Mike: Given that Santo is a broadcaster in Chicago and given the publicity over his health, I could see his candidacy gathering steam. If the VC elects anyone, it will be him. Given the dearth of third basemen, he exceeds the standards and I believe I would put him in.
RWBB: It's hard to believe that Grich and Whitaker couldn't even get 5% of the votes in their first and only year on the ballot.
Mike: Yeah, add Dan Quisenberry to that list. I could see them having problems because of their era and their positions, but no support whatsoever? I don't think that they'll ever be elected unless in some posthumous George Davis-type move. Grich and Whitaker don't have the strongest cases going by numbers solely, but when you consider that they were second basemen and are probably in the top dozen or so at that position, that really meets the Hall criteria. Grich is a particularly odd case because he was a Gold Glove winner and a power-hitting second baseman, which you'd think would garner him some votes. Maybe playing during Joe Morgan's hegemonic second base career wasn't the greatest idea. He's also hurt by having his best season during the 1981 strike, when he was arguably the best player in the AL but got no MVP support.
As far as Quisenberry, his career as a closer was too short and his numbers were hurt by the glut of saves in the Nineties, but his peak was pretty impressive. It was better than Smith's and Myers' and probably better than Gossage's. I don't think he should get in given the scant standards for closers nor would I put him in, but his candidacy merited more than a cursory, one-year review.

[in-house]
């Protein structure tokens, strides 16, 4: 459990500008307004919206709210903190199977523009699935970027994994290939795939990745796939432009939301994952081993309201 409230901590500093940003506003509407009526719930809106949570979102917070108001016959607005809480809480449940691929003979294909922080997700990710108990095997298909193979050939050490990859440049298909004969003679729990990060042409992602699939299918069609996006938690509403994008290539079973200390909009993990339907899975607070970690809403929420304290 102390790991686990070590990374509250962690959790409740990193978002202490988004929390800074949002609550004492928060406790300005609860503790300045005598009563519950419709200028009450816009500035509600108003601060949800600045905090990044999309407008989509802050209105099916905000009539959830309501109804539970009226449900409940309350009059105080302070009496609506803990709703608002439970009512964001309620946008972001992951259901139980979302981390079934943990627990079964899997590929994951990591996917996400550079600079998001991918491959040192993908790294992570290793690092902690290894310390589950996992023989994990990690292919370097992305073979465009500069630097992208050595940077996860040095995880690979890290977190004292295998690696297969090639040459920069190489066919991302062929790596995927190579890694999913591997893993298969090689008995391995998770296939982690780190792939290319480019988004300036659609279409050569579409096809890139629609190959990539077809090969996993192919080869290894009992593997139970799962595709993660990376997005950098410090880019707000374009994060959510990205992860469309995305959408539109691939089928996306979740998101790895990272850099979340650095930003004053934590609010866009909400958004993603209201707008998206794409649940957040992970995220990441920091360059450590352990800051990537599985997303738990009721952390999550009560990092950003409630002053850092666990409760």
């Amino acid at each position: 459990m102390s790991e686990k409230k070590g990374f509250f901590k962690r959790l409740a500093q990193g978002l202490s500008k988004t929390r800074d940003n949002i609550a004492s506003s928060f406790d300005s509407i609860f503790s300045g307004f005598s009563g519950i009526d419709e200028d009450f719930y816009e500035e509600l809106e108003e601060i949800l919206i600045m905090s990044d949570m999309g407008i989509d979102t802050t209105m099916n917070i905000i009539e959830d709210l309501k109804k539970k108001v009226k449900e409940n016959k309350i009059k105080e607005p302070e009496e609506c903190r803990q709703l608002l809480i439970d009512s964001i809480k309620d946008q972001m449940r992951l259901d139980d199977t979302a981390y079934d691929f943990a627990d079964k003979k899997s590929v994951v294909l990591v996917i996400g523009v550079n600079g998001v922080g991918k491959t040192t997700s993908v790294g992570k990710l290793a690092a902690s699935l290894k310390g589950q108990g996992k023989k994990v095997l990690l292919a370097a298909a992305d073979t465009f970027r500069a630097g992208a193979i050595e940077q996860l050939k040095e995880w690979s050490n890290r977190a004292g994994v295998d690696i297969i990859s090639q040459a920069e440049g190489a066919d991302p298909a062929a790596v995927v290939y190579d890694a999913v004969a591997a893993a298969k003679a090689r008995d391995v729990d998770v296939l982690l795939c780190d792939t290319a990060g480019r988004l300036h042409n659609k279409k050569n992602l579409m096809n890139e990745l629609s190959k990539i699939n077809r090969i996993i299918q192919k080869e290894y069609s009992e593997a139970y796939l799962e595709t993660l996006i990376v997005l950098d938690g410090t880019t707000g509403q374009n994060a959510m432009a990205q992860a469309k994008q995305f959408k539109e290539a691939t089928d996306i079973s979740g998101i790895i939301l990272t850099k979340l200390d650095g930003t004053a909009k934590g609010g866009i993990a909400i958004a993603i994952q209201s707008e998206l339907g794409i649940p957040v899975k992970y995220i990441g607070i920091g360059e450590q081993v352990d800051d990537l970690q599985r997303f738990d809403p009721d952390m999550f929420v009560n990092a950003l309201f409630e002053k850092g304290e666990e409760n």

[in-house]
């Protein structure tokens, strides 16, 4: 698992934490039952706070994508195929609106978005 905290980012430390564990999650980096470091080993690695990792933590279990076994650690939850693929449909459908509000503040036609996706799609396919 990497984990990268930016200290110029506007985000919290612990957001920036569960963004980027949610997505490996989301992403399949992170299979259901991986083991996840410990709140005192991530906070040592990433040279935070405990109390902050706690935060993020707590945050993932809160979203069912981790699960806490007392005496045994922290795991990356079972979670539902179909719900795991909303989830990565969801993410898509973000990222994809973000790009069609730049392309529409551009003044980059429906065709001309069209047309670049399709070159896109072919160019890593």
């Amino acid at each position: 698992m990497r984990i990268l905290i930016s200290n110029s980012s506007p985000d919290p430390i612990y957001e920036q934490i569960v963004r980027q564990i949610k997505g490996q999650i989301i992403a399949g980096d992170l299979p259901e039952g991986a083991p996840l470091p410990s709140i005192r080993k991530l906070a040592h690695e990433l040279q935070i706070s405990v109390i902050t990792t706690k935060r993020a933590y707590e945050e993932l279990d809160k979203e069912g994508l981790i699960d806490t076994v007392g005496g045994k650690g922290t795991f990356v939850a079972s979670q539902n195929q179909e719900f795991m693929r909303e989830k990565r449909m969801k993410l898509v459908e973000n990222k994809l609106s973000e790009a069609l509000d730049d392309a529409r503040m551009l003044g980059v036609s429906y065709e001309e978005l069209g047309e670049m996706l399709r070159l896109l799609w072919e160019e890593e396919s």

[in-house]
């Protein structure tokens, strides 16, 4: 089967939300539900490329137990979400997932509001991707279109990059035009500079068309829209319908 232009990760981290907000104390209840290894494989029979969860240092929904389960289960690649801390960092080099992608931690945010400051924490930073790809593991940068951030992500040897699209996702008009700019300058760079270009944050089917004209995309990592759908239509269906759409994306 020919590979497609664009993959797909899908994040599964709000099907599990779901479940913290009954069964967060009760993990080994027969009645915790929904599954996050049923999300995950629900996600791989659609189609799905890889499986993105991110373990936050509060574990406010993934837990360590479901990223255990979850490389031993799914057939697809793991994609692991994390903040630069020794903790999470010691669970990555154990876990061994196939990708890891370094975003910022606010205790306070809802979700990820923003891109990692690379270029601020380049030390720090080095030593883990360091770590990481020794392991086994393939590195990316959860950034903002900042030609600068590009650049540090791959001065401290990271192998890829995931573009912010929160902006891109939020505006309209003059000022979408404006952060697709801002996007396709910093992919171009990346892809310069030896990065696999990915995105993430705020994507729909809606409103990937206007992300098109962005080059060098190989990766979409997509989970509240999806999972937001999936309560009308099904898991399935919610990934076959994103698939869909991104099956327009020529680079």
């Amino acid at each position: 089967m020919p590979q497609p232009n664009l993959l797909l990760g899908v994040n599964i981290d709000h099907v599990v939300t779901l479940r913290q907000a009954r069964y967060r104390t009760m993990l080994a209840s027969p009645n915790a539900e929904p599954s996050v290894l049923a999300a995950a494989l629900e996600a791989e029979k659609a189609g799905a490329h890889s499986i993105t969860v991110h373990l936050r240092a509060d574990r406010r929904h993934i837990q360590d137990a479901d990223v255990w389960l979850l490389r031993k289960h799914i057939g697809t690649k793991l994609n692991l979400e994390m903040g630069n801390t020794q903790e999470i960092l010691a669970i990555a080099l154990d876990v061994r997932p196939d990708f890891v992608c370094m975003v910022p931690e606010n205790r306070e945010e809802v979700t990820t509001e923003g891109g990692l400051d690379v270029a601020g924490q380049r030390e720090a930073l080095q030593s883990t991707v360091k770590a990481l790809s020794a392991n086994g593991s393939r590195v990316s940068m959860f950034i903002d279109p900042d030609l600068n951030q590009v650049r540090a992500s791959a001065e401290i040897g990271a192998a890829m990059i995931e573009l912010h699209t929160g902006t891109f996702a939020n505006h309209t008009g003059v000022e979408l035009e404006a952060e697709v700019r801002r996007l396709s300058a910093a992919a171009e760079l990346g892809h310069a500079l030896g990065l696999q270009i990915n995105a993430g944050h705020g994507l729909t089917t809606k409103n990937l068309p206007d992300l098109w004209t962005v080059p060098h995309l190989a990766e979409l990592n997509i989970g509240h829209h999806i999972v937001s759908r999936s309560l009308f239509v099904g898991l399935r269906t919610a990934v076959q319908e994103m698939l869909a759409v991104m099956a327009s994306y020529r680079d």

RWBB: Bill James believes Darrell Evans is the most underrated player in baseball history.
Mike: That sounds about right. Reggie Smith is another good one. So is the other Mr. D. Evans. I think Evans is hurt by never really having a peak. He had many good years but never had one of those headline-grabbing ones. He was overshadowed by Mike Schmidt, Pete Rose, and Ron Cey at third in the NL in those days. It's hard to play in the same league as the greatest player in baseball history at your position. Ask Brian Giles.
Evans just happened to play the most overlooked position in the Hall and even though he was a power hitter, he did a lot of little things, defense, taking a walk, getting on base, that get overlooked. And he batted around .250. Santo and Graig Nettles suffer from similar biases. Maybe when Wade Boggs goes in, they will remember that third basemen can go in the Hall, too.
RWBB: OK, you brought up his name. Pete Rose. In or out?
Mike: Who? Oh yeah. I am probably the only person in America who thinks Rose probably bet on baseball but that his ban should be ended without an apology and he should go in the Hall. However, he cannot and should not go into the Hall until the ban is lifted. Who cares if Rose bet on baseball anyway? It carries a one-year suspension that he has served 14 times over. Did he bet on the Reds? I'm not sure, but I have not seen one credible shred of evidence in the Dowd witch hunt. If Rose apologizes, it would be the first credible piece of evidence. Moreover, if he did ever bet on the Reds, he should be banned permanently.
Check back on Wednesday for a mid-week special on tidbits gathered from the 2004 edition of The Bill James Handbook.